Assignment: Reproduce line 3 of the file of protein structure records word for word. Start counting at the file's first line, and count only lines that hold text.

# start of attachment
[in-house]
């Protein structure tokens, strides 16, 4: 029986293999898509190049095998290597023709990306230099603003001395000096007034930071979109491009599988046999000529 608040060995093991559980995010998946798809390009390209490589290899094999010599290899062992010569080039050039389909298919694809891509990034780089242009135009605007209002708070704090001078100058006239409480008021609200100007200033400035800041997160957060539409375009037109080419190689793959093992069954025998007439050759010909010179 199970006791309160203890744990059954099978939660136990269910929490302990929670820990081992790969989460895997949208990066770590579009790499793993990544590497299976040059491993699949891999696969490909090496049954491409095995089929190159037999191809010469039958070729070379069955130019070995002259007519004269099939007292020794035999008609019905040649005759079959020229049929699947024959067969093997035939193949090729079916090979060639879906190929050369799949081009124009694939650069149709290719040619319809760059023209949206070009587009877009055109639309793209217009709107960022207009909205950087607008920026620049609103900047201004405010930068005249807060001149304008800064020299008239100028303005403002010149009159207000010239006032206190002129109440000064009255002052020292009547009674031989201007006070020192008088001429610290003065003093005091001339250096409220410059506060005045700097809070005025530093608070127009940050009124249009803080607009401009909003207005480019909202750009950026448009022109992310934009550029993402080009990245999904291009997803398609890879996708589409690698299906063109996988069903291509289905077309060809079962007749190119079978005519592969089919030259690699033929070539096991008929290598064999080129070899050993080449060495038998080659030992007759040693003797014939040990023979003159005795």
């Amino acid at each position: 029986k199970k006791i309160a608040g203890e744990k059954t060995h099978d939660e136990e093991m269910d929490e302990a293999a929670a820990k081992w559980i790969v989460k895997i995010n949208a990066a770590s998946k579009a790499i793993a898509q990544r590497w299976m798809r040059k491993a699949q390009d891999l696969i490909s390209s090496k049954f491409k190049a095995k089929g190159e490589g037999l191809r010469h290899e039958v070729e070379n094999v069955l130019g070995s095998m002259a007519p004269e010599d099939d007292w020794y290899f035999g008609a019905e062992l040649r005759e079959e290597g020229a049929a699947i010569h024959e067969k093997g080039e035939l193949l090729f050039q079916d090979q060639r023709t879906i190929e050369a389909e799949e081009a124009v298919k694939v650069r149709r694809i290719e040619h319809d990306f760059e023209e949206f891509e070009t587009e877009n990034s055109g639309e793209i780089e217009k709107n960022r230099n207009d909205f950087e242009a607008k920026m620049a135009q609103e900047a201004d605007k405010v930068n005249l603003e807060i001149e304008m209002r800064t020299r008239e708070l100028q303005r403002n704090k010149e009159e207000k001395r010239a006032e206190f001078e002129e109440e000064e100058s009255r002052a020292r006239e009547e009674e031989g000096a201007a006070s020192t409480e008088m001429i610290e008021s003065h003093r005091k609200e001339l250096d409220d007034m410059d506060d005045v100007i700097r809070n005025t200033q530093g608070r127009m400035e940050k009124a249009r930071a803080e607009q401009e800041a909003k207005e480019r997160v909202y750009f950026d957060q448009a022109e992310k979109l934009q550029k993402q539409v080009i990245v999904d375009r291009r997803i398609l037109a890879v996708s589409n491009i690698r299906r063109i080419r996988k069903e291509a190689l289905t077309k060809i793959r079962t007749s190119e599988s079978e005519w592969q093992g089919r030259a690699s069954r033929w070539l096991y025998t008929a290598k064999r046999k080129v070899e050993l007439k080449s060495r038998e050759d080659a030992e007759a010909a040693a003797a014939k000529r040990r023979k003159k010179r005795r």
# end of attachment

């Amino acid at each position: 029986k199970k006791i309160a608040g203890e744990k059954t060995h099978d939660e136990e093991m269910d929490e302990a293999a929670a820990k081992w559980i790969v989460k895997i995010n949208a990066a770590s998946k579009a790499i793993a898509q990544r590497w299976m798809r040059k491993a699949q390009d891999l696969i490909s390209s090496k049954f491409k190049a095995k089929g190159e490589g037999l191809r010469h290899e039958v070729e070379n094999v069955l130019g070995s095998m002259a007519p004269e010599d099939d007292w020794y290899f035999g008609a019905e062992l040649r005759e079959e290597g020229a049929a699947i010569h024959e067969k093997g080039e035939l193949l090729f050039q079916d090979q060639r023709t879906i190929e050369a389909e799949e081009a124009v298919k694939v650069r149709r694809i290719e040619h319809d990306f760059e023209e949206f891509e070009t587009e877009n990034s055109g639309e793209i780089e217009k709107n960022r230099n207009d909205f950087e242009a607008k920026m620049a135009q609103e900047a201004d605007k405010v930068n005249l603003e807060i001149e304008m209002r800064t020299r008239e708070l100028q303005r403002n704090k010149e009159e207000k001395r010239a006032e206190f001078e002129e109440e000064e100058s009255r002052a020292r006239e009547e009674e031989g000096a201007a006070s020192t409480e008088m001429i610290e008021s003065h003093r005091k609200e001339l250096d409220d007034m410059d506060d005045v100007i700097r809070n005025t200033q530093g608070r127009m400035e940050k009124a249009r930071a803080e607009q401009e800041a909003k207005e480019r997160v909202y750009f950026d957060q448009a022109e992310k979109l934009q550029k993402q539409v080009i990245v999904d375009r291009r997803i398609l037109a890879v996708s589409n491009i690698r299906r063109i080419r996988k069903e291509a190689l289905t077309k060809i793959r079962t007749s190119e599988s079978e005519w592969q093992g089919r030259a690699s069954r033929w070539l096991y025998t008929a290598k064999r046999k080129v070899e050993l007439k080449s060495r038998e050759d080659a030992e007759a010909a040693a003797a014939k000529r040990r023979k003159k010179r005795r």